The New Country
In New Orleans, a sign reads: “until further notice, celebrate everything.” On the stone slabs of Jackson Square a man in a multicolored, felted patchwork jacket and a leather Stars and Stripes ball cap dances as a teenage brass band plays. You are not sure who the crowd has gathered to see. Perhaps both—one plays off of the other, they gather more together than apart.
It is New Years Day and you are drinking bottled beer out of a paper sack, thanking your lucky stars you’re not too hungover, you’re not back in Oklahoma, there’s still time to become a new person. Promise hangs thick and low like fog. Because it is cold and January, nothing here smells too rank, yet. Fireworks ring in your ear from the night before—fireworks and the din of the crowd at the house party on Malais, the drag queen’s syrup voice as he said he wanted your boyfriend, your boyfriend who squeezed your hand at dinner, leaned over and said, “I feel like we’re in another country.”
This is a sort-of other country—a new year with illegible fine print, laws to be made and broken, wars to be fought. The past, it’s own country, lies behind you and you are unwilling on this day to look back, for fear that the past will front-flip over your head, will lie flat before you, become a sheet you get tangled in. These thoughts justify what you are about to do; they justify the paper sack-swaddled beer in your hand. You think with some comfort that you are not home and then realize, maybe, home is a country you haven’t yet visited.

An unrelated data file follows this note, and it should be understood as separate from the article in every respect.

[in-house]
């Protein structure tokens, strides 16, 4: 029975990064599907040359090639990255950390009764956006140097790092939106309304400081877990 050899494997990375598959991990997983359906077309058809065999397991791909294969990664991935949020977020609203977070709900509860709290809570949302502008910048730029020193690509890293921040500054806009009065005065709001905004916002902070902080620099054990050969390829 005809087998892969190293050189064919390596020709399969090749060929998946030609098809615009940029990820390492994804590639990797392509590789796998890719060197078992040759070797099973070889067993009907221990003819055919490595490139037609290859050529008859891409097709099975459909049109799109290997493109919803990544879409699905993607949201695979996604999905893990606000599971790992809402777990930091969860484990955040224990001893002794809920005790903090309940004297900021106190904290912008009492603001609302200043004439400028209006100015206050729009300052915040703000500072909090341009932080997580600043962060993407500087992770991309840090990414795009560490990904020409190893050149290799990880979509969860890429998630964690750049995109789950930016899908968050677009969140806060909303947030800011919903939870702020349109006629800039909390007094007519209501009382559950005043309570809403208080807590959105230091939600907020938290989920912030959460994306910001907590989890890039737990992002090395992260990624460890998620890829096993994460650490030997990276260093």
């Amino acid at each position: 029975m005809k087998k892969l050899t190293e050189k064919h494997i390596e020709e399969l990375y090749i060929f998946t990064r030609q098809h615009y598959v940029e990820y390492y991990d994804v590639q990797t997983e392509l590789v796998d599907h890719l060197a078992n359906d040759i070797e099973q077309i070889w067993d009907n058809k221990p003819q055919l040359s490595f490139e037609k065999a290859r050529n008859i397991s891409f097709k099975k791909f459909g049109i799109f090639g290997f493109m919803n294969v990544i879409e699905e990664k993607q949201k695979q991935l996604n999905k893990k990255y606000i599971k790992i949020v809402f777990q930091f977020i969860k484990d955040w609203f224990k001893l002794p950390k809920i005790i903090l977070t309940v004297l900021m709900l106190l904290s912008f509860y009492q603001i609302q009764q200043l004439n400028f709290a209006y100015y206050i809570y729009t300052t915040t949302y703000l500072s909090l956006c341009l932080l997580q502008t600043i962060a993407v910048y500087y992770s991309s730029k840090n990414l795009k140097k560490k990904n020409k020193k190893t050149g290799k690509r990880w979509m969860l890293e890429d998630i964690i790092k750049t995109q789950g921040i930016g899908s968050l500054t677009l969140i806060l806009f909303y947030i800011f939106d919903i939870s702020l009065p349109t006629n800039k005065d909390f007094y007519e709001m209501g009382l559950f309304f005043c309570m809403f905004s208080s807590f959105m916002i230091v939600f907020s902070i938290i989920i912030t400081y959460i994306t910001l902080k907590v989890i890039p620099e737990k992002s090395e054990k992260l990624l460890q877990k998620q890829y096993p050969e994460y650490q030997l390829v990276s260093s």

There are four palm readers within earshot as you scan their tables and try to intuit which one looks the most legitimate. The lady at the purple table catches your eye, arches an eyebrow and, palm up, raises her left hand as if to ask, “Well?” Her eyes return to her cell phone. She noticed you. You! Standing out from the crowd. This signpost has guided you for years: who is paying attention?
Hand in your boyfriend’s hand, you both walk over. She tells you the price and what she will do. Palm reading is a general reading, looking at your past and future; an overview of who you are, your likes and dislikes, your tendencies. You agree and place your right hand on the purple-clothed table. It is dingy with dirt, wear, and candle wax. She is wearing a black fleece with holes in the sleeves. Her hair is long and wavy and once was dyed. Her sunken eyes are outlined by thick blue eyeliner, her jaw, retreating from her face, reveals the inner slick of her lips.
For a few minutes you are suspended between the person you have been and the person you will be. You hold one belief at bay to make room for another—the impossible quiets, allowing the possible to speak. You shush the smallness inside of you that says surely, if she is a fortune-teller, she could’ve worked out a better deal than this cold gig, ratty tablecloth, and holes in her sweater. That voice has no place here.
The lady begins. You place your right hand on the table, palm up, and your boyfriend leans forward to listen. You are a very private person, she says. You are a good friend, but short on patience. You work better as your own boss. You will live into your nineties and keep most of your marbles. You will have three major relationships in your life – the first: a hell-bent tiltawhirl, the second: passionate but void of love, and the third: strong and rooted in friendship. You don’t look at your boyfriend. You could be sitting in her spot, doing her job, because you are intuitive. She says that. This is the one thing you disbelieve. You swallow beer, hand her money, and walk off into the future.
Liz Blood is a writer living in Tulsa, Oklahoma. She received her MFA in creative writing from Vermont College of Fine Arts and is working on a chapbook of personal essays. Her work has appeared in Numero Cinq, Hunger Mountain, Oklahoma Today, and elsewhere.